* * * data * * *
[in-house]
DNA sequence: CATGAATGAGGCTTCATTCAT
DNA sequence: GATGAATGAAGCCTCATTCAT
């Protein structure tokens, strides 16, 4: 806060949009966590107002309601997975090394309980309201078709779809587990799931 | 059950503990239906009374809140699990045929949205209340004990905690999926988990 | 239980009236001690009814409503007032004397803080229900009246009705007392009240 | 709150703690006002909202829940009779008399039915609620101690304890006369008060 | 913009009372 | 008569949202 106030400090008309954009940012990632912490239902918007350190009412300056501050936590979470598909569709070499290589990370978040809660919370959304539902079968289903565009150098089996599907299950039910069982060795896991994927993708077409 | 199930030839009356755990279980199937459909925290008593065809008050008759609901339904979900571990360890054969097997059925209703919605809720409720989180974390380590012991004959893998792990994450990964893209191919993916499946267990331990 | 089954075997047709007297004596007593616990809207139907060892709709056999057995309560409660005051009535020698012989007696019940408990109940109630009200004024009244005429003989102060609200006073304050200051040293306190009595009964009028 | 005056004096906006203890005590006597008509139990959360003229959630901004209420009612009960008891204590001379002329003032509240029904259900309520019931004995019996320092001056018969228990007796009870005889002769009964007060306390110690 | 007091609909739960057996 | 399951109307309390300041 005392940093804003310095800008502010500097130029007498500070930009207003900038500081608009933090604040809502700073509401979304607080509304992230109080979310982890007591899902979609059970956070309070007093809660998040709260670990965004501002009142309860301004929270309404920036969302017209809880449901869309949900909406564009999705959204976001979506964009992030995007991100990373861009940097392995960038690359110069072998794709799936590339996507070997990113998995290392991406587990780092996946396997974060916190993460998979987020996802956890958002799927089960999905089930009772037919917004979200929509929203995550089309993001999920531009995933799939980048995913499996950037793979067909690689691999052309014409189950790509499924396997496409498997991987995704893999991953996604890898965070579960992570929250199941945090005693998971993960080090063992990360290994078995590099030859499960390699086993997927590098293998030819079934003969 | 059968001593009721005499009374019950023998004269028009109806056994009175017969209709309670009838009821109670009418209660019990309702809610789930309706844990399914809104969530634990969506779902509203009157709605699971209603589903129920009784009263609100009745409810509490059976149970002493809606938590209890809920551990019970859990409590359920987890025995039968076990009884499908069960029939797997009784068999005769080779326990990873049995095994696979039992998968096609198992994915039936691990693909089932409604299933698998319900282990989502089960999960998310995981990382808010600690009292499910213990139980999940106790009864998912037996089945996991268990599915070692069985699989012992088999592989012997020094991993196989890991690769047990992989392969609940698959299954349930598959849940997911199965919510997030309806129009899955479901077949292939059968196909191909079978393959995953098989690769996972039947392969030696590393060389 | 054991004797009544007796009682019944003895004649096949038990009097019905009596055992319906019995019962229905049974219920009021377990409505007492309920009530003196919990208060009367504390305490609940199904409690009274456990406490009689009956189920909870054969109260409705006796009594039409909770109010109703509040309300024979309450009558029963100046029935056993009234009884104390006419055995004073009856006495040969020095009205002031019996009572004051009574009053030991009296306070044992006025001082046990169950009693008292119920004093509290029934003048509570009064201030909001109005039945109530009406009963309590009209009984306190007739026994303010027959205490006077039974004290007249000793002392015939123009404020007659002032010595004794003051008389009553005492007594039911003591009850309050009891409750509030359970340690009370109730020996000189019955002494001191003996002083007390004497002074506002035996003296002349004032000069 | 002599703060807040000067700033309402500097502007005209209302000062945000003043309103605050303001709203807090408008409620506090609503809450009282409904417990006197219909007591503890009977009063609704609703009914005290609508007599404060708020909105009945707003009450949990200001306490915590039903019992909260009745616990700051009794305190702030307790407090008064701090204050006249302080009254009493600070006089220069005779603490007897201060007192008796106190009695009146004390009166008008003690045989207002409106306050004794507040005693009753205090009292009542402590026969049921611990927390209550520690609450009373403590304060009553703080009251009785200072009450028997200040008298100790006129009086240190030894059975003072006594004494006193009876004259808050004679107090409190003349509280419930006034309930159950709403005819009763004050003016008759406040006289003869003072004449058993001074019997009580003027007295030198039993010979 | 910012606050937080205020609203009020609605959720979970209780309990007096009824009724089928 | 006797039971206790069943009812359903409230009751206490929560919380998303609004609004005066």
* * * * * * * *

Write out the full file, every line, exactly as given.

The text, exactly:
[in-house]
DNA sequence: CATGAATGAGGCTTCATTCAT
DNA sequence: GATGAATGAAGCCTCATTCAT
């Protein structure tokens, strides 16, 4: 806060949009966590107002309601997975090394309980309201078709779809587990799931 | 059950503990239906009374809140699990045929949205209340004990905690999926988990 | 239980009236001690009814409503007032004397803080229900009246009705007392009240 | 709150703690006002909202829940009779008399039915609620101690304890006369008060 | 913009009372 | 008569949202 106030400090008309954009940012990632912490239902918007350190009412300056501050936590979470598909569709070499290589990370978040809660919370959304539902079968289903565009150098089996599907299950039910069982060795896991994927993708077409 | 199930030839009356755990279980199937459909925290008593065809008050008759609901339904979900571990360890054969097997059925209703919605809720409720989180974390380590012991004959893998792990994450990964893209191919993916499946267990331990 | 089954075997047709007297004596007593616990809207139907060892709709056999057995309560409660005051009535020698012989007696019940408990109940109630009200004024009244005429003989102060609200006073304050200051040293306190009595009964009028 | 005056004096906006203890005590006597008509139990959360003229959630901004209420009612009960008891204590001379002329003032509240029904259900309520019931004995019996320092001056018969228990007796009870005889002769009964007060306390110690 | 007091609909739960057996 | 399951109307309390300041 005392940093804003310095800008502010500097130029007498500070930009207003900038500081608009933090604040809502700073509401979304607080509304992230109080979310982890007591899902979609059970956070309070007093809660998040709260670990965004501002009142309860301004929270309404920036969302017209809880449901869309949900909406564009999705959204976001979506964009992030995007991100990373861009940097392995960038690359110069072998794709799936590339996507070997990113998995290392991406587990780092996946396997974060916190993460998979987020996802956890958002799927089960999905089930009772037919917004979200929509929203995550089309993001999920531009995933799939980048995913499996950037793979067909690689691999052309014409189950790509499924396997496409498997991987995704893999991953996604890898965070579960992570929250199941945090005693998971993960080090063992990360290994078995590099030859499960390699086993997927590098293998030819079934003969 | 059968001593009721005499009374019950023998004269028009109806056994009175017969209709309670009838009821109670009418209660019990309702809610789930309706844990399914809104969530634990969506779902509203009157709605699971209603589903129920009784009263609100009745409810509490059976149970002493809606938590209890809920551990019970859990409590359920987890025995039968076990009884499908069960029939797997009784068999005769080779326990990873049995095994696979039992998968096609198992994915039936691990693909089932409604299933698998319900282990989502089960999960998310995981990382808010600690009292499910213990139980999940106790009864998912037996089945996991268990599915070692069985699989012992088999592989012997020094991993196989890991690769047990992989392969609940698959299954349930598959849940997911199965919510997030309806129009899955479901077949292939059968196909191909079978393959995953098989690769996972039947392969030696590393060389 | 054991004797009544007796009682019944003895004649096949038990009097019905009596055992319906019995019962229905049974219920009021377990409505007492309920009530003196919990208060009367504390305490609940199904409690009274456990406490009689009956189920909870054969109260409705006796009594039409909770109010109703509040309300024979309450009558029963100046029935056993009234009884104390006419055995004073009856006495040969020095009205002031019996009572004051009574009053030991009296306070044992006025001082046990169950009693008292119920004093509290029934003048509570009064201030909001109005039945109530009406009963309590009209009984306190007739026994303010027959205490006077039974004290007249000793002392015939123009404020007659002032010595004794003051008389009553005492007594039911003591009850309050009891409750509030359970340690009370109730020996000189019955002494001191003996002083007390004497002074506002035996003296002349004032000069 | 002599703060807040000067700033309402500097502007005209209302000062945000003043309103605050303001709203807090408008409620506090609503809450009282409904417990006197219909007591503890009977009063609704609703009914005290609508007599404060708020909105009945707003009450949990200001306490915590039903019992909260009745616990700051009794305190702030307790407090008064701090204050006249302080009254009493600070006089220069005779603490007897201060007192008796106190009695009146004390009166008008003690045989207002409106306050004794507040005693009753205090009292009542402590026969049921611990927390209550520690609450009373403590304060009553703080009251009785200072009450028997200040008298100790006129009086240190030894059975003072006594004494006193009876004259808050004679107090409190003349509280419930006034309930159950709403005819009763004050003016008759406040006289003869003072004449058993001074019997009580003027007295030198039993010979 | 910012606050937080205020609203009020609605959720979970209780309990007096009824009724089928 | 006797039971206790069943009812359903409230009751206490929560919380998303609004609004005066």